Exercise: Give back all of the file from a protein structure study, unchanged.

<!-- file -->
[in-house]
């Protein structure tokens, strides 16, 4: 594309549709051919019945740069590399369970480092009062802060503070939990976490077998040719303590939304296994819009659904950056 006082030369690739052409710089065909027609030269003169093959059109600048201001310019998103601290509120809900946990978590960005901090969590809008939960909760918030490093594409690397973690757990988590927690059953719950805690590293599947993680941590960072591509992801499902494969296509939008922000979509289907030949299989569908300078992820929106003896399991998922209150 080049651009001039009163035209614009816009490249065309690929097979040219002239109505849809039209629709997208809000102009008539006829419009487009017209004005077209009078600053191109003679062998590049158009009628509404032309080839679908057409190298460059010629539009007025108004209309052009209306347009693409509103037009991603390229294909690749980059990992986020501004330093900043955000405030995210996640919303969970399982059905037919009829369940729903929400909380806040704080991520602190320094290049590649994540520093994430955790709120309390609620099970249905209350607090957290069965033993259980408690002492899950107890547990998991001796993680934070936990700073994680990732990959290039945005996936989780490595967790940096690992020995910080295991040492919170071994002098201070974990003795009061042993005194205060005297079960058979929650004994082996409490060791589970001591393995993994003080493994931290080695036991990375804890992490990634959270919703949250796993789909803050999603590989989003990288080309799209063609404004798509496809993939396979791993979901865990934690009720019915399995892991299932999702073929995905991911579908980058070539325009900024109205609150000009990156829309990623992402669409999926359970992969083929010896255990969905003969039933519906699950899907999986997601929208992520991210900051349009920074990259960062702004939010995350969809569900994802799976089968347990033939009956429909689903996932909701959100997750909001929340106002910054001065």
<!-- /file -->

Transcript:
[in-house]
């Protein structure tokens, strides 16, 4: 594309549709051919019945740069590399369970480092009062802060503070939990976490077998040719303590939304296994819009659904950056 006082030369690739052409710089065909027609030269003169093959059109600048201001310019998103601290509120809900946990978590960005901090969590809008939960909760918030490093594409690397973690757990988590927690059953719950805690590293599947993680941590960072591509992801499902494969296509939008922000979509289907030949299989569908300078992820929106003896399991998922209150 080049651009001039009163035209614009816009490249065309690929097979040219002239109505849809039209629709997208809000102009008539006829419009487009017209004005077209009078600053191109003679062998590049158009009628509404032309080839679908057409190298460059010629539009007025108004209309052009209306347009693409509103037009991603390229294909690749980059990992986020501004330093900043955000405030995210996640919303969970399982059905037919009829369940729903929400909380806040704080991520602190320094290049590649994540520093994430955790709120309390609620099970249905209350607090957290069965033993259980408690002492899950107890547990998991001796993680934070936990700073994680990732990959290039945005996936989780490595967790940096690992020995910080295991040492919170071994002098201070974990003795009061042993005194205060005297079960058979929650004994082996409490060791589970001591393995993994003080493994931290080695036991990375804890992490990634959270919703949250796993789909803050999603590989989003990288080309799209063609404004798509496809993939396979791993979901865990934690009720019915399995892991299932999702073929995905991911579908980058070539325009900024109205609150000009990156829309990623992402669409999926359970992969083929010896255990969905003969039933519906699950899907999986997601929208992520991210900051349009920074990259960062702004939010995350969809569900994802799976089968347990033939009956429909689903996932909701959100997750909001929340106002910054001065």